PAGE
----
Skip to Content

It's me, again, regretfully. I do not know what to tell you, except that I had thoroughly believed I had learned from my past mistakes. I had learned that to eat a bug offered to me inside my plastic cube, however large and fragrant that bug might be, was to court unknowable pain. I had supped on the most scrumptious-looking of black insects and crunch-crunched on the juicy shell of the mason wasp only to discover, quite abominably, that the accursed wasp had pricked me with his barbed penis. O wasp penis, O frog mouth!

I memorized the face and body of the mason wasp to ensure I would not make such a mistake again. I studied its thin stripes, the color of fresh butter. I observed the grooves in its translucent brown wings. I stared down the brutal head of its wasp penis, my eyes directed toward the two sharp barbs that had so rudely betrayed my tongue. I knew the face of this wasp better than my own, for I had never seen it.

I even learned to enjoy passing time in my plastic container. Such a domicile could never live up to the verdant paddy fields of Honshu, which extend yawningly into the horizon such that, on a clear day, they might appear to melt under the setting sun. But the container offered the appeals of modernity to which, against my express wishes, I had become accustomed. Plastic possesses a gaunt kind of beauty, not unlike a marbled tombstone or an iPad. When black wasps were offered to me, I refused them, handily. I would not be tricked again! When mealworms fell from the skies, I feasted.

A frog inside a plastic container eyes a bombadier beetle in the front corner
Shinji Sugiura

But one day there was a new bug, a not-wasp. It looked—what else can I say?—delicious. It was a porterhouse steak of a bug, an oblong black abdomen interspersed with brown diamonds, with legs that surely promised a glistening crunch. Still, I was wary. Could this be a disguisèd wasp, concealing some kind of wickedness hell-bent on piercing my tongue? But as I watched the not-wasp waddle around out of the corner of my eye, I knew this could not be a wasp, for even the most elaborate disguise could not conceal brown wings and an abdomen like a horned bratwurst. I wondered, could this bug be a gift? A belated atonement for the cruelty of the wasp? My forgiveness cannot be purchased. But who am I to turn down such a succulent snack?

Shinji Sugiura

As I grasped the bug in my mouth, all felt right. Its antennae tickled my lips quite pleasantly, and I bit down a second time to savor the nutty, slick exoskeleton that would nourish me for days. I could not remember the last time I had supped on a meal this grand; mealworms, though filling, are peasant food, and I am no peasant. What sublime and alien flavors might this beetle hold? But my musings were severed most abruptly by an excruciating pain that lit my mouth afire, my tongue a tortured soul in Hell, my mind a thunderous storm of hurt when I had only ever known silence. There were no barbs, but instead a squirting of toxic chemicals more than 200 degrees Fahrenheit. The Juice Of Death!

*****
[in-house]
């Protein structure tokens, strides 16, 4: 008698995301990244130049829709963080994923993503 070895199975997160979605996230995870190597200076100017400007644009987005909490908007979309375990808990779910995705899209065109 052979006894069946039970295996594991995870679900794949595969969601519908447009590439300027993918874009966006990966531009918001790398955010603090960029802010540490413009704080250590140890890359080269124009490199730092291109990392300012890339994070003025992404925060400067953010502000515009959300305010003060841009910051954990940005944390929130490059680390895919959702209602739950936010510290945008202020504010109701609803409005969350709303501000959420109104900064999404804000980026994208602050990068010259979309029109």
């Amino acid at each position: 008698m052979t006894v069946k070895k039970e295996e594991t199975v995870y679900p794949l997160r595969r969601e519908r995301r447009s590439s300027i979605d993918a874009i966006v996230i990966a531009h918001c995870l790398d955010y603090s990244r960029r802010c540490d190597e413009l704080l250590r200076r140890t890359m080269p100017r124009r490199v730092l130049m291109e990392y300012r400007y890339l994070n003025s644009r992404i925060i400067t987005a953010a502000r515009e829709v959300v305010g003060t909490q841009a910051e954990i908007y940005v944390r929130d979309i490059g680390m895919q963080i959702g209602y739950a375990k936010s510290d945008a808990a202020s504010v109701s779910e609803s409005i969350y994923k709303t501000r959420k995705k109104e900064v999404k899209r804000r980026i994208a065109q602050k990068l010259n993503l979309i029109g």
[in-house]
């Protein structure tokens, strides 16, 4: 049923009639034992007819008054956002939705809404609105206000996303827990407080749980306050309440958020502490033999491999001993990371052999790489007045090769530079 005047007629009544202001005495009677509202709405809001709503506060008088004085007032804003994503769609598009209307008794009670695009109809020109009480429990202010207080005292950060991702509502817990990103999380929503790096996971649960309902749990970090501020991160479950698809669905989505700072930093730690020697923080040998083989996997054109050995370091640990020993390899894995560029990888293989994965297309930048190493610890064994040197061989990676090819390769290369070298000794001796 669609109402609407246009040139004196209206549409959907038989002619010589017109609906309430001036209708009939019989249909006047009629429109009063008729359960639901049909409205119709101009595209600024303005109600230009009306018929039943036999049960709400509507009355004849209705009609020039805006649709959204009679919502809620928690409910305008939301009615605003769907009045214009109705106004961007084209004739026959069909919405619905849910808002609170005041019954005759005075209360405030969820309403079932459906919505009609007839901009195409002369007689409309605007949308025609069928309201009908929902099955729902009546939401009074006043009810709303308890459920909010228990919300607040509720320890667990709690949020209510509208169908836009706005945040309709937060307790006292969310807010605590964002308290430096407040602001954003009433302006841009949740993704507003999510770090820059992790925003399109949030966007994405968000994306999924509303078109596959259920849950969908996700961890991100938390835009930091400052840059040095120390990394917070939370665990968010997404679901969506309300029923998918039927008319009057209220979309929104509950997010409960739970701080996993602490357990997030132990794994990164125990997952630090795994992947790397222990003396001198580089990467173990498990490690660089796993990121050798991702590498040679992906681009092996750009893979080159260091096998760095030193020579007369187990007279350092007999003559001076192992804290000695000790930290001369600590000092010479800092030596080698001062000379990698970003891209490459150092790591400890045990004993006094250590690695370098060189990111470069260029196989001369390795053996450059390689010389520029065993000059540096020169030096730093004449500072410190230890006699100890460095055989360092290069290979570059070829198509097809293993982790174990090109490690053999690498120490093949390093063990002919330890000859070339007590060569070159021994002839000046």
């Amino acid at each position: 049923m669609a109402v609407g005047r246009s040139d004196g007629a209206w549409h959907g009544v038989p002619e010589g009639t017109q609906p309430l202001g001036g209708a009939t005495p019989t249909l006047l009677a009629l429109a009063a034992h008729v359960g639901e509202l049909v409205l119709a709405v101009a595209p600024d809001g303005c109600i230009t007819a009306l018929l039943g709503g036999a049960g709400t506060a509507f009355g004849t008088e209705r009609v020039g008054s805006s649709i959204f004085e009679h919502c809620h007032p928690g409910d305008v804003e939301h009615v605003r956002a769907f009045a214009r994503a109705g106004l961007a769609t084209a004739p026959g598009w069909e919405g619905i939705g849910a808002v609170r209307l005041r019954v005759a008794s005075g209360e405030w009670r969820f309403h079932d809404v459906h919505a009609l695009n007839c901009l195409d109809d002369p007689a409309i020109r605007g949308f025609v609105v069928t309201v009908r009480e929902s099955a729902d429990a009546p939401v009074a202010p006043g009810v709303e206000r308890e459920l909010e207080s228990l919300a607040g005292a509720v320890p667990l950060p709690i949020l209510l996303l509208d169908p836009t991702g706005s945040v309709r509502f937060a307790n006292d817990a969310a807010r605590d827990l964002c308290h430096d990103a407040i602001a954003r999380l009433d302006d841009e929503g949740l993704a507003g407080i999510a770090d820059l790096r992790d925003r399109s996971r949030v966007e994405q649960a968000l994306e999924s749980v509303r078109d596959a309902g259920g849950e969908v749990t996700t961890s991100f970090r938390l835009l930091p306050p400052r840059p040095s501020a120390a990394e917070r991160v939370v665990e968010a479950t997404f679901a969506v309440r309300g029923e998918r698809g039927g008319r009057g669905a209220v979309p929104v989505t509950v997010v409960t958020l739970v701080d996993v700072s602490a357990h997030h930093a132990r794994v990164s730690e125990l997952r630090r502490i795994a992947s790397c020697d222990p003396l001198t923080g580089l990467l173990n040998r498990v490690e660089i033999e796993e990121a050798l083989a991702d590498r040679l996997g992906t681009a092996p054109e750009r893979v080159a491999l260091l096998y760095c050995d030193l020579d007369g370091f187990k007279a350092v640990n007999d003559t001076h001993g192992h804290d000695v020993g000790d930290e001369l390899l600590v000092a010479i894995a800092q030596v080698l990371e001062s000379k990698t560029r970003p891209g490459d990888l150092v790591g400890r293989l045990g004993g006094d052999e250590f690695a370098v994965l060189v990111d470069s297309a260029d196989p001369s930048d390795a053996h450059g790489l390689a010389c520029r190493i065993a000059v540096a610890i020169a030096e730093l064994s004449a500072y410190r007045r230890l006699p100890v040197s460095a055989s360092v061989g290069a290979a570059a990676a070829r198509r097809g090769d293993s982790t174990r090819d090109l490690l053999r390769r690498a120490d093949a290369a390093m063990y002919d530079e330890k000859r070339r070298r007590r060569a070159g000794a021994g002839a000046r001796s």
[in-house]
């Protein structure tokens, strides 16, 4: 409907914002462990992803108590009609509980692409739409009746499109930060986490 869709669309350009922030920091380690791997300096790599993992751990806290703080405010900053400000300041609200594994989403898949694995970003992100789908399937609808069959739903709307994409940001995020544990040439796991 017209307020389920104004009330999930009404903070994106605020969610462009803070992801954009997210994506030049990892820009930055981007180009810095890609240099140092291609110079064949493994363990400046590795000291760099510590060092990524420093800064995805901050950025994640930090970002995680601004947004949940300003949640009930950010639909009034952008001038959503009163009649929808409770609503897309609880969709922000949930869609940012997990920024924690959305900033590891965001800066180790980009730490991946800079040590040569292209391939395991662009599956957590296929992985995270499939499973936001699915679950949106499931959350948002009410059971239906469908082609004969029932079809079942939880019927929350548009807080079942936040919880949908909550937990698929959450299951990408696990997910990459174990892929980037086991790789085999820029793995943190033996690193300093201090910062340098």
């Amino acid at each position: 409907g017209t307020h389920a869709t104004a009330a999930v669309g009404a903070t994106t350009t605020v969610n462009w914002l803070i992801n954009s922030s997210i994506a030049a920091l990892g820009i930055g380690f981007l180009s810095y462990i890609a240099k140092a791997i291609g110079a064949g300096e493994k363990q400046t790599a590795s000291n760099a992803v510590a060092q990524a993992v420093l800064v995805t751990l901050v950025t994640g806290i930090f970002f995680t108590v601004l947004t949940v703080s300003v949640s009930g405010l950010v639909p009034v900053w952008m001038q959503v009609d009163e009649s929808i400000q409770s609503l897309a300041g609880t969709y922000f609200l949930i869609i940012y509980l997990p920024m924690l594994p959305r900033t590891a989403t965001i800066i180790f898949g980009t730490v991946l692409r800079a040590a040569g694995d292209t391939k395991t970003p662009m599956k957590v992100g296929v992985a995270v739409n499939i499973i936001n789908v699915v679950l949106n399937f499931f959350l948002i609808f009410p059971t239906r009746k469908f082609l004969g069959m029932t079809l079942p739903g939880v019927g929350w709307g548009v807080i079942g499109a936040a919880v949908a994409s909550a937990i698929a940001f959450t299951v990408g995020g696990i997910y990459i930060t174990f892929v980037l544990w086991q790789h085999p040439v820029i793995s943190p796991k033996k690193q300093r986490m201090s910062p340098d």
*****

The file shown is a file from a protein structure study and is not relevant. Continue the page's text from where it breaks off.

Shinji Sugiura

Spit it out, spit it out! Tell me sir, do you keep the company of wasps, or of Beelzebub? O bombardier beetle, why have you come here to torment me so!

Shinji Sugiura

Whatever I did or said under the influence of the bedeviled beetle, I can no longer recall. I do not know how much time passed, or what happened to the bug I had evicted from my mouth (I wish them well).

As the world sharpened, the walls of my plastic cube once again revealing the sanitized world beyond, I pondered my error. Would I ever learn? Do I even wish to? I shudder to think of the alternative—resigned to a lifetime of mealworms and missing out on whatever ambrosia awaits under the shells of bigger, leggier bugs. Cannot a frog be a gourmand? As a famous chef once said: anyone can cook, but only the fearless can be great. I may not know what lies beyond my plastic cube, or if I will ever escape it. But I do know that to be a frog is to live, to dream, and to taste, without fear. Venomous barbs and scalding chemicals, come my way and I will greet you with an open heart and mouth; all will be worth it for just one taste of the beetle-bound nectar of the gods. Hark! Whoever stands beyond these walls, next course please!

Shinji Sugiura
Already a user?Log in

Welcome to Defector!

Sign up to read another couple free blogs.

Or, click here to subscribe!

If you liked this blog, please share it! Your referrals help Defector reach new readers, and those new readers always get a few free blogs before encountering our paywall.

Stay in touch

Sign up for our free newsletter